The fire, however, got a good hold, and the winding apparatus could not be employed. Volumes of flame and smoke issued from the shaft, and the anxiety of those at the surface was intensified thereby, particularly as the danger of falling debris and fire was so strikingly apparent. Mr Wales, the manager, was quickly on the spot, and rapidly made dispositions for coping with the outbreak. A large number of men were got to work upon the fire, and in about three hours it was satisfactorily established that the conflagration had been completely extinguished. Meanwhile the watchers had not long to wait for the gratifying intelligence that the explosion was unattended by serious injury to anyone, and only by slight hurt to the three miners. The Aberbeeg Colliery adjoins the Aral Level (Six Bells) and Llandavel Level Collieries (Cwm), and directly Mr Edgar James, their Manager, became aware of the situation, he took steps to facilitate the removal of the men through the Aral level. On arrival at the surface they were received by their friends with demonstrations of relief and gratitude. The colliery belongs to the executors of the late Mr Henry Powell, Aberbeeg, and in consequence of the damage at the pit head work will have to be suspended for a few days. The explosion is attributed to the introduction, along with the air, of some foreign matter into the blast pipe.
Messrs Budd & Co.
Aberbeeg was taken over by Messrs Budd & Company in 1902.
During the early part of the 1900s there were on average 300 men working at the colliery.
In 1910 the colliery was again having problems with water, the Cornish Beam Pump was at full capacity and had 7 other pumps connected to it raising water up the shaft, the levels connected to the Colliery was pumping the workings.
In 1913 the Aberbeeg Colliery began to convert the machinery to electricity.
The Closure of the Aberbeeg Colliery.
A report from Saturday 17th April 1926, The Aberbeeg North Colliery owned by Messrs Budd & Co, Newport had finally closed. It had been recently carried on at a great expense but owing to the water problems and the Fault they had no option but to close it down. It was understood that the men, 150 of them would be transferred to the “new colliery” Aberbeeg South at Crumlin, which is still opening out.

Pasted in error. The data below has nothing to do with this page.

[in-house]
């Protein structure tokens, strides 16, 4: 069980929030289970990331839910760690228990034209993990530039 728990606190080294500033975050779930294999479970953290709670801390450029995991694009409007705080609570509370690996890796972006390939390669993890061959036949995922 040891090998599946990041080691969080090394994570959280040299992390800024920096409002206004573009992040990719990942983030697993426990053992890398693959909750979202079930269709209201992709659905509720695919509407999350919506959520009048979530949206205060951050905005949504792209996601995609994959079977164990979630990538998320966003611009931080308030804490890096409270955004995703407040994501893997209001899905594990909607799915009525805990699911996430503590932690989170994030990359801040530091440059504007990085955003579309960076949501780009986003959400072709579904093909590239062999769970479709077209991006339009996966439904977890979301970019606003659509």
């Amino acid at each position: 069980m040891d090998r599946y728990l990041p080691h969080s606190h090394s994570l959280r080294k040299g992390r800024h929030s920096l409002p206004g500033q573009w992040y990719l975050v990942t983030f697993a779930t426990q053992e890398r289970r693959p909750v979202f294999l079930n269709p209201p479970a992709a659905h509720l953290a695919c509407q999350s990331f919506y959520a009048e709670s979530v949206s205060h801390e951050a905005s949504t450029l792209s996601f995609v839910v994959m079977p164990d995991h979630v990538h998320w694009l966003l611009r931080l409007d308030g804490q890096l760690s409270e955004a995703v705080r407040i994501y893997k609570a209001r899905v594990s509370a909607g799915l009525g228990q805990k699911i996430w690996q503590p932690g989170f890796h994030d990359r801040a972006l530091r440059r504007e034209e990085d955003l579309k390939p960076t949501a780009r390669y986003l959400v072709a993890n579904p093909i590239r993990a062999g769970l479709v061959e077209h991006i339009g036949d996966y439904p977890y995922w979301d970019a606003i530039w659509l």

The same report noted that “Aberbeeg North” Colliery would not be dismantled as yet, as the Pumpsmen would still continue to work. The old workings were extended towards the “new pit” Aberbeeg South Colliery in Crumlin and if the water were to be allowed to accumulate, there would be an adverse effect at the Crumlin end. When the Aberbeeg South Colliery is in production all the coal that the North Colliery leaves behind will be mined and brought to the surface at the “South Colliery”.
The Aberbeeg Colliery (North) was closed in 1926.
The Aberbeeg Colliery Owners 1862-1926.
Mr William Webb Colliery Proprietor and Brewer, Aberbeeg.
Mr William Webb was born in Tipton, Staffordshire in November 1805, not long after the family left Staffordshire for Pontypool, South Wales. In 1825 he married Miss Harriett Walker the daughter of Mr Richard Walker, Ironmaster Abertillery. In the 1830s he joined into a Brewing, Maltsters, Wine and Spirit Merchants (Trevethin) partnership with Mr James Cadman and Mr George Arblaster but this was dissolved in November 1836.